Thanks for your comment. I'm Nick from Singing Canary and I produce all the Art of Audio Recordin tutorials. In answer to your complaint:
Technically you are 100% correct. As you know, to the letter of the law a decca tree :
was originally used in orchestral situations, fitted on a tall boom and suspended high up in the air, roughly above the conductor. Three separate stands were sometimes used to set individual heights. A Decca Tree setup includes 3 omnidirectional microphones in a "T" pattern. The stem of the T faces the orchestra, and the left and right mics are placed about 6 feet apart. The third is placed 3 feet out and centered in front. To mix, the side mics are panned hard left and right, and the output of the centre mic is then sent to both left and right channels. The level of the centre mic is set sufficient to fill in the centre "hole" left by the widely spaced outer mics, but is not so high as to cause an overall mono sound to the recording!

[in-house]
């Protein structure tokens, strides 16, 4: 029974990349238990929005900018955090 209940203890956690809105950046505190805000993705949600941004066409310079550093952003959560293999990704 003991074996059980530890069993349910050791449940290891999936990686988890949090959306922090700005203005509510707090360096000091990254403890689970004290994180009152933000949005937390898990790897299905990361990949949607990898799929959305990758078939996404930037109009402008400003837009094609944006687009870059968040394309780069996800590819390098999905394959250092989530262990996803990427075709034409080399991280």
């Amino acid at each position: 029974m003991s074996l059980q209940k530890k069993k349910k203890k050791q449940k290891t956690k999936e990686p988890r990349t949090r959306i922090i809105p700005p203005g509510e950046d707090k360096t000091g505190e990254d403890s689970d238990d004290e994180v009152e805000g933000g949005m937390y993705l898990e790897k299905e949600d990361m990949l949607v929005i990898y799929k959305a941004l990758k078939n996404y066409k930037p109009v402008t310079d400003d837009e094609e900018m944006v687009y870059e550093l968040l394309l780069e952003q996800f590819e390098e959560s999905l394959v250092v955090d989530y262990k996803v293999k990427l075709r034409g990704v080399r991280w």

We discussed this when filming. We had reservations when titling the film, whether to name it as such. Greg Haver the producer had an engineer friend who was at Decca in the 60's and the inside view from there, was that there were no hard rules other than 3 omnis in a triangle! Apparently, the engineers enjoyed the precision debates outside the studio as inside, it was very relaxed and organic, based on the sound. Over the years, some engineers take the view that a 3 mic omni set up in a triangle can be called a decca tree.
We argued the toss and thought about calling it Decca Tree Variation or even Greg's Decca Tree but in the end, we were happy that it could run. However, you are right, and we are wrong! We will rename it and will do so today to Decca Tree Variation.
I hope this hasn't ruined your enjoyment of our tutorials. Thanks again for your feedback.